Blockchain Technology Impact on the Distribution Industry (Part I)
In my article on “Changes in US economy are affecting your business. Take action” I mentioned how the emerging technologies are reshaping the way to do business in general, and specifically the distribution industry. In this article and the next, I will define what these technologies are and I will elaborate on one of them: Blockchain Technology. In this first part, I will focus on explaining, as simply as possible, what is a blockchain, its origins, and evolution.
What are the emerging technologies?
Industrial development has undergone three revolutions and has a fourth ongoing one as illustrated below. Each revolution has been triggered by a technological breakthrough and its dominance decreases from one to the other.
The heart of this new revolution is the digital and information technology that has permeated at all levels of human activity. It started in 1950 with the first pager devices and evolved over time as illustrated below. Within this current revolution, four technologies have surfaced with the potential to drive the most impact on business in the shorter run: Cloud, Internet of Things (IoT), Artificial intelligence (AI), and Blockchain (BC). In another article, I will address each one of these emerging technologies. This time I will expand on Blockchain and how it is and might be disrupting the supply chain industry.
What is Blockchain? – Definition, and origins
In laymen’s terms, a blockchain is basically a chain of blocks that contain digital information; think of them as packets of data all tied up, like a train. Each block or wagon contains a mathematical algorithm that maps data of arbitrary size to an array of fixed size (cryptographic hash) of the previous block, a timestamp, and transaction data (generally represented as a Merkle tree).
The idea of a communication network that relies on information fast, securely, and transparently is not new. In 1979 Ennio Bustos stated the need for a “Neurological communication network” as a necessary step for the evolution of the data processing realm in his dissertation “Array of microprocessors in a wide broadcasting network to solve complex problems”. In 1982 David Chaum proposed a blockchain-like protocol in his dissertation “Computer Systems Established, Maintained, and Trusted by Mutually Suspicious Groups.” In 1992 Stuart Haber and W. Scott Stometta incorporated Merkle trees into the Blockchain as an efficiency improvement system that was able of collecting several documents into one block. But it wasn’t until 2008 that a group known as Satoshi Nakamoto first conceptualized a distribution of Blockchain. This led to the implementation of the first digital currency Bitcoin which later evolved to a second version.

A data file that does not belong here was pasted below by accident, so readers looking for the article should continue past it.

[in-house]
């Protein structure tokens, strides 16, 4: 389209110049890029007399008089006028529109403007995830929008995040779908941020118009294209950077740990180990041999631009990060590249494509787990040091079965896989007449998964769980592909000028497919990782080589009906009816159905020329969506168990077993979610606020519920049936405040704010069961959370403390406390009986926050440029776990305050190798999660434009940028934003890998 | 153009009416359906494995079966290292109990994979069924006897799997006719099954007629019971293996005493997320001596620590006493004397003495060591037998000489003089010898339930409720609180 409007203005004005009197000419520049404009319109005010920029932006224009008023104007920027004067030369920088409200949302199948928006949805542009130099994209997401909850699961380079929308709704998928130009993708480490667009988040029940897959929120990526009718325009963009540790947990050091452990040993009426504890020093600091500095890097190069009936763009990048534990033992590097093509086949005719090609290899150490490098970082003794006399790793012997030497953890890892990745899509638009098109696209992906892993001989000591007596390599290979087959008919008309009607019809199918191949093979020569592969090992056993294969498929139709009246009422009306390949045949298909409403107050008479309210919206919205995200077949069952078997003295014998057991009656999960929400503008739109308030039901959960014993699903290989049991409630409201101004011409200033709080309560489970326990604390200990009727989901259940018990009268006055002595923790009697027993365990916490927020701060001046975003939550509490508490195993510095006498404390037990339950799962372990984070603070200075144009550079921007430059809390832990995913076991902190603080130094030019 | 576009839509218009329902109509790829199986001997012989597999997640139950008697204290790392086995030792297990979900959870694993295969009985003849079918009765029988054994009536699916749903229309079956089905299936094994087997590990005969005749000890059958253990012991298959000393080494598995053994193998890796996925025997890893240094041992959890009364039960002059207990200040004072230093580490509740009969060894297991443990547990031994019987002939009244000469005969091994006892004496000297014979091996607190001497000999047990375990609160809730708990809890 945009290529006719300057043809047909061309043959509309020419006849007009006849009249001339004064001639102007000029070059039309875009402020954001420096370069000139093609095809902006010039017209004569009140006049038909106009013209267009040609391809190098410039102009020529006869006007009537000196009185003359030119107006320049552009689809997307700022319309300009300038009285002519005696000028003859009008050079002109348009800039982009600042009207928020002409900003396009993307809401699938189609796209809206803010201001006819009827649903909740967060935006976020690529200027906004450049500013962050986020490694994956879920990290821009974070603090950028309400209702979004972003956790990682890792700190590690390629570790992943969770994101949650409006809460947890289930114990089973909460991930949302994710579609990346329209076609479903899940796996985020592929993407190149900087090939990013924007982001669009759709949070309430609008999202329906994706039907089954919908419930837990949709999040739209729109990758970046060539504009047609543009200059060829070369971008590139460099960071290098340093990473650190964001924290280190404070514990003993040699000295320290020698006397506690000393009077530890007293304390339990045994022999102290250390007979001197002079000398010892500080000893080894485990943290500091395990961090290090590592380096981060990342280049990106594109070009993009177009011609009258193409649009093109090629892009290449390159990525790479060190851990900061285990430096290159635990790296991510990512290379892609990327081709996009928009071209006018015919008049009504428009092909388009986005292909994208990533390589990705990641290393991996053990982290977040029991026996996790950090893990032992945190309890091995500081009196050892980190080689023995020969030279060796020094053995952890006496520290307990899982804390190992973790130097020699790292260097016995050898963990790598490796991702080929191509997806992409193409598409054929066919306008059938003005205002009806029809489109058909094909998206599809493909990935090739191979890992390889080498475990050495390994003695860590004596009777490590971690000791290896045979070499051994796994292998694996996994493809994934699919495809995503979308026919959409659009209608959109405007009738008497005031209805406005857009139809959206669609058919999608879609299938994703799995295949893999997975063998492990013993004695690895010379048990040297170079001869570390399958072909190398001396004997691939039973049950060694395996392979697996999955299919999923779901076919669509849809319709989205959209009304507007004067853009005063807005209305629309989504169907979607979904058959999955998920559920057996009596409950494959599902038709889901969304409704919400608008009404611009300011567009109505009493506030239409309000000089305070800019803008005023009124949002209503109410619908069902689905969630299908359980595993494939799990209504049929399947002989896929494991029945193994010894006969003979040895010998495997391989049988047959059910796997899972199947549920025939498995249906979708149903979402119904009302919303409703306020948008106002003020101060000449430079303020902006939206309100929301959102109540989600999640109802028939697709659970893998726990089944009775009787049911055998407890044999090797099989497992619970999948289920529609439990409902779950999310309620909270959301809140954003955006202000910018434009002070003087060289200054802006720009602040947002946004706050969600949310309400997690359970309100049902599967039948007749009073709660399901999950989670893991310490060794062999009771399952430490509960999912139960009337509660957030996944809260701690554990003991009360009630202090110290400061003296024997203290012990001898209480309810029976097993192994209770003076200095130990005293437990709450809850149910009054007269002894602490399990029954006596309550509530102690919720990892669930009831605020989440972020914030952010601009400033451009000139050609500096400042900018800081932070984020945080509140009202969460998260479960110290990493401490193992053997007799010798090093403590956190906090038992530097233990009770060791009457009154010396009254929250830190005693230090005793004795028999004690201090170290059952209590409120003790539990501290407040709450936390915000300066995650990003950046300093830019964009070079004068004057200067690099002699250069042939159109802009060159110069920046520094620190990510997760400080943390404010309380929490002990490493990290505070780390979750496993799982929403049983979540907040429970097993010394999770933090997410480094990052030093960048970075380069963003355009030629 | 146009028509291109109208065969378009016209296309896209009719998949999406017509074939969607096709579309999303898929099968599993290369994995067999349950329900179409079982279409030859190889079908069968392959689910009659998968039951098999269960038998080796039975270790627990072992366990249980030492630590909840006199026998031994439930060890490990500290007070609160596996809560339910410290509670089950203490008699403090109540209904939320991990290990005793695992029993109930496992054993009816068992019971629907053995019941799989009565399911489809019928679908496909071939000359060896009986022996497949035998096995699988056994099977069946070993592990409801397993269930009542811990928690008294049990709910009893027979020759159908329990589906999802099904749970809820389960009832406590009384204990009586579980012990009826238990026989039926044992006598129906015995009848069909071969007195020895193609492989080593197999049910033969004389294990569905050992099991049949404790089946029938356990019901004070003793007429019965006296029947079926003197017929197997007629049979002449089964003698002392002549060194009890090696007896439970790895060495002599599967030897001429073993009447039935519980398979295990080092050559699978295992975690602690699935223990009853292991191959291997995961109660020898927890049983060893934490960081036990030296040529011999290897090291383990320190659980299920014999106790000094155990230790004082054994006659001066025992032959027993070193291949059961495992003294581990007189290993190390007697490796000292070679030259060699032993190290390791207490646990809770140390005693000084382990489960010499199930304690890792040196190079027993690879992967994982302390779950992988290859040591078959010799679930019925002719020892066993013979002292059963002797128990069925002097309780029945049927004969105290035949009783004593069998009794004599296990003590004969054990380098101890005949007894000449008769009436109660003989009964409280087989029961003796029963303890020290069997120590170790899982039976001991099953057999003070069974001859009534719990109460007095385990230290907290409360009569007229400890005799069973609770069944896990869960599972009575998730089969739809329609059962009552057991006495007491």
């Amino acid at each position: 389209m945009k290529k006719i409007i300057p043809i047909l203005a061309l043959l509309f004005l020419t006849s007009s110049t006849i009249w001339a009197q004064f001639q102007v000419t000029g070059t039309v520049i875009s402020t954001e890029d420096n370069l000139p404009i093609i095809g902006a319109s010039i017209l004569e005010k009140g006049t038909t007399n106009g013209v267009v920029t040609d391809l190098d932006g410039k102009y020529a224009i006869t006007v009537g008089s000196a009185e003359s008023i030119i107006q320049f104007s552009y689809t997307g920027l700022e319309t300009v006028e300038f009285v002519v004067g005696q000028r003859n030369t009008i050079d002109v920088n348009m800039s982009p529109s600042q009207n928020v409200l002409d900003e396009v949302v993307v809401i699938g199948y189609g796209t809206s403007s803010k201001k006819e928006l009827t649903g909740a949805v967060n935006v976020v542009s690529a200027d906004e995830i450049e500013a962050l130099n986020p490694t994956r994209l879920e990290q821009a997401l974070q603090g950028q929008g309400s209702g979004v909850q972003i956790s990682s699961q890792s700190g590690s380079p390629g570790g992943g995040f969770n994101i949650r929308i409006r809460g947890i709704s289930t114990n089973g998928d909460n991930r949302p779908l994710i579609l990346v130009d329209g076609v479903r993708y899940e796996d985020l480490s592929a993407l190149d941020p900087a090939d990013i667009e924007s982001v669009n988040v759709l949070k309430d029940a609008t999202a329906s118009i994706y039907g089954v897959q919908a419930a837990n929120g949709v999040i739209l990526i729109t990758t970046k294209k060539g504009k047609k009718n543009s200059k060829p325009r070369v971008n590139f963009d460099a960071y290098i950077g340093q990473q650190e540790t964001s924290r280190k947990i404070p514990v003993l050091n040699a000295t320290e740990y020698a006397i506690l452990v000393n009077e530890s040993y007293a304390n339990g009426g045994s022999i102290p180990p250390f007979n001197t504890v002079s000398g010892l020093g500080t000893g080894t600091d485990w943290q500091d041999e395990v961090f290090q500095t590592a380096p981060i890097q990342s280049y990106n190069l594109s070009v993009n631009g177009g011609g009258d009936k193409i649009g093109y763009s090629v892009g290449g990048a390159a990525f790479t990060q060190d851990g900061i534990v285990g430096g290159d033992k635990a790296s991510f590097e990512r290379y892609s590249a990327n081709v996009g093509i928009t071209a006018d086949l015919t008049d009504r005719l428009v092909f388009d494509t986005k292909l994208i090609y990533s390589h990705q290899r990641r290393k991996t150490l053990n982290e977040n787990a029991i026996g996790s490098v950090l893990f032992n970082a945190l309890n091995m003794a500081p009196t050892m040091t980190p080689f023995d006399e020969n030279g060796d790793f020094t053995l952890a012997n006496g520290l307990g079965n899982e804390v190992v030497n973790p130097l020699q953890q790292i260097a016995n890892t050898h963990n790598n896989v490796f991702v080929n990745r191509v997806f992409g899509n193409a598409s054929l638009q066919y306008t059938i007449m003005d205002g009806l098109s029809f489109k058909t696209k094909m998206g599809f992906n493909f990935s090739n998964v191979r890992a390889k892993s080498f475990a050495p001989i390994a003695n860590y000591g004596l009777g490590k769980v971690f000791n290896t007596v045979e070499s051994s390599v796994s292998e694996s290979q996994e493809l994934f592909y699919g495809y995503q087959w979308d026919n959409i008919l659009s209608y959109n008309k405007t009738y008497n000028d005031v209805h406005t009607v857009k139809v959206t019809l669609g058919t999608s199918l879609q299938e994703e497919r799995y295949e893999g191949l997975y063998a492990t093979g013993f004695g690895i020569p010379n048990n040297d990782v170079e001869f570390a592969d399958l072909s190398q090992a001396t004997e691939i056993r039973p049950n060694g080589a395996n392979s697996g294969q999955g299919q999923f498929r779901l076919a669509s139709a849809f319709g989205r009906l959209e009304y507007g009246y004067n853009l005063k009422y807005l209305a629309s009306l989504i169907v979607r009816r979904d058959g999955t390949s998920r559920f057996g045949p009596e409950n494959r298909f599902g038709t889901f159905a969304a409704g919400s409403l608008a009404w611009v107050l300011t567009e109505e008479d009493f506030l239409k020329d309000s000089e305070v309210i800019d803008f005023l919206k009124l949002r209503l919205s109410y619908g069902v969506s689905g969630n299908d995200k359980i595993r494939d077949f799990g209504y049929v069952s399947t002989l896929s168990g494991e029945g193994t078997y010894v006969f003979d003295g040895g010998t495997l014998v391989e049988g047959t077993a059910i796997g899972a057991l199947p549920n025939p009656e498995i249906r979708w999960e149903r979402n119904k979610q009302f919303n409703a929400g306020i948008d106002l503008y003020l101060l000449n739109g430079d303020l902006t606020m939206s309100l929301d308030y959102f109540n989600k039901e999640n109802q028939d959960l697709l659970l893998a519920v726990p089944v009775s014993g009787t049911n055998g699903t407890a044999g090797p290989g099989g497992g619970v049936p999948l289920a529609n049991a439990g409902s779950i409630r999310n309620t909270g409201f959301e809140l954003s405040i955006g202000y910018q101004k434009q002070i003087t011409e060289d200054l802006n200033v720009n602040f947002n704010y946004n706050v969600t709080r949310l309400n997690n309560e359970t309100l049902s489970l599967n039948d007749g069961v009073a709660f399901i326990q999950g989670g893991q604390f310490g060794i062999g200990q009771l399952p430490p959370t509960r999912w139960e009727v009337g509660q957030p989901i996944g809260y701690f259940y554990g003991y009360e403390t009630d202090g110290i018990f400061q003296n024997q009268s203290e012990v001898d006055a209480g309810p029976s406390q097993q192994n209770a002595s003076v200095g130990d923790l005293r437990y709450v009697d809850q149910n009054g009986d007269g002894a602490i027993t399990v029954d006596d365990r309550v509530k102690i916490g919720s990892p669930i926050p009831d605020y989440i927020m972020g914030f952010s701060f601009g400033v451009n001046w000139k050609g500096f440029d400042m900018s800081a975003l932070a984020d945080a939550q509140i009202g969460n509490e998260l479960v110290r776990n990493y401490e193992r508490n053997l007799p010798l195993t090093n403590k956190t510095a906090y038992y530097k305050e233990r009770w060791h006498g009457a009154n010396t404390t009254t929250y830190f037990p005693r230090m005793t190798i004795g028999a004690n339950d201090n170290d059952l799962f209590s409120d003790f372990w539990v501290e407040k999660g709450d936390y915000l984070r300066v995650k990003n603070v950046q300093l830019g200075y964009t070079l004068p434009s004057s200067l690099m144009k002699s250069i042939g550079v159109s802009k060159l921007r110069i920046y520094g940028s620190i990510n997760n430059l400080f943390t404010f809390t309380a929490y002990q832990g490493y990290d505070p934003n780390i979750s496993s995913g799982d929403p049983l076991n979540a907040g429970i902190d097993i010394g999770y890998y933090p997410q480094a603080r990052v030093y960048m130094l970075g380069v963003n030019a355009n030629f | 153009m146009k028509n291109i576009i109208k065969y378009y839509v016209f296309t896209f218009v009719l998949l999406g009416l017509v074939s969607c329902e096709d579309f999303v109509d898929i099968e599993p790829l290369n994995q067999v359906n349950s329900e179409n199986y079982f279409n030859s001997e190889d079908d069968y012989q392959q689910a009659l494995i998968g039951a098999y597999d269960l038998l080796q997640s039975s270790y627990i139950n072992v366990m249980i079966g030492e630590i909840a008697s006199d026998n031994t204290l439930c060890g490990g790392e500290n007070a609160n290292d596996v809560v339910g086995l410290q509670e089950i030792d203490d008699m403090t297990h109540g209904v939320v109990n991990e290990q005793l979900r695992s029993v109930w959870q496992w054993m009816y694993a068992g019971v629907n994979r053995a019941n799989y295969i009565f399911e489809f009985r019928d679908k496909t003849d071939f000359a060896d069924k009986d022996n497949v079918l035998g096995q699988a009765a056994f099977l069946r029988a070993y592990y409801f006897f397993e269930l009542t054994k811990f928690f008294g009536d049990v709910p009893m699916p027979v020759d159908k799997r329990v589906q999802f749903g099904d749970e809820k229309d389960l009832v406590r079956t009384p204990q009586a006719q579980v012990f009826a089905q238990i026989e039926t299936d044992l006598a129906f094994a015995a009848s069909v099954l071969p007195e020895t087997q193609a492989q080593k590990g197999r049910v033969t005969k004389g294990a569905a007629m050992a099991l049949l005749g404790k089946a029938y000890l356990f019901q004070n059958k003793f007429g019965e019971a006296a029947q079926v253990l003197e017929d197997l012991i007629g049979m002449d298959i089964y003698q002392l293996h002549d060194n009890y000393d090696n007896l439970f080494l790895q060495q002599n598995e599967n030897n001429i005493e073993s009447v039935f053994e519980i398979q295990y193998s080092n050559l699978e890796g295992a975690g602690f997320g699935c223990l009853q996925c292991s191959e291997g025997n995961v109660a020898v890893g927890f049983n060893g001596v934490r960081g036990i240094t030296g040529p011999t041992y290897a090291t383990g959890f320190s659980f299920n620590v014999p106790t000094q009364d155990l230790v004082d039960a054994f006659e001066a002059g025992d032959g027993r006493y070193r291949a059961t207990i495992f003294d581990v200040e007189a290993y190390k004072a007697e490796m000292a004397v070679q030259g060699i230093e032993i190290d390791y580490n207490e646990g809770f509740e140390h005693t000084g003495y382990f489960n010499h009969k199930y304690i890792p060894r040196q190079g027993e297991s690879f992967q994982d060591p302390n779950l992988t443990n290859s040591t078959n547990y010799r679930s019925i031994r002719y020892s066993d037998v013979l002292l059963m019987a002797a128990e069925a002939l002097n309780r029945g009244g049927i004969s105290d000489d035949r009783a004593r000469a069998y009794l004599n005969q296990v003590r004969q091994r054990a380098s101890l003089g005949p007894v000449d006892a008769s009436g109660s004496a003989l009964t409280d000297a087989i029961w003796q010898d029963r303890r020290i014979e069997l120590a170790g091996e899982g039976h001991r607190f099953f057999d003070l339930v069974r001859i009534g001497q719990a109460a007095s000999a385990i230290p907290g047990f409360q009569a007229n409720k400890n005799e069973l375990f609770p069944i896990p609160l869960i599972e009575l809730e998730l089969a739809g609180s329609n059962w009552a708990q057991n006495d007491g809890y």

Uses and potentials of Blockchain Technology
Blockchain technology can be integrated into multiple areas. The primary use of blockchains has been as a distributed ledger for cryptocurrencies such as bitcoin; there have also been a few other operational products that had matured from proof of concept by late 2016. As of 2016, some businesses have been testing the technology and conducting low-level implementation to gauge Blockchain’s effects on organizational efficiency in their back office.
In 2019, it was estimated that around $2.9 billion were invested in blockchain technology, which represents an 89% increase from the previous year. A report from International Data Corp has estimated that corporate investment into blockchain technology will reach $12.4 billion by 2022. Furthermore, according to PricewaterhouseCoopers blockchain technology has the potential to generate an annual business value of more than $3 trillion by 2030.
An industry with such potential and level of investment has attracted the attention of visionaries about uses of the technology, developers to create the visions and offer solutions under a BaaS model (Blockchain-as-a-Service), entrepreneurs interested in riding the wave, and consultants on how to implement the solutions.
Who is using BaaS?
BaaS has gained significant traction because it can solve complex issues around transparency, efficiency, security, and costs, simply and straightforwardly. The quickest adopters have been in the software, financial technology (FINTECH), and logistics industries. BaaS has become so popular that some of the largest tech companies in the world, like IBM, Microsoft, Amazon, and Oracle, have created divisions dedicated to the integration of BaaS. The table below is a partial list of solutions available in non-crypto areas.
I hope this article has been helpful. In the second part, I will focus on how Blockchain can impact the distribution industry and how you can benefit from it. Don’t miss it! I will continue to publish information related to Warehouse Management, distribution practices, and the general economy. If you are interested in this article or want to learn more about Laceup Solutions, register to keep you updated on future articles.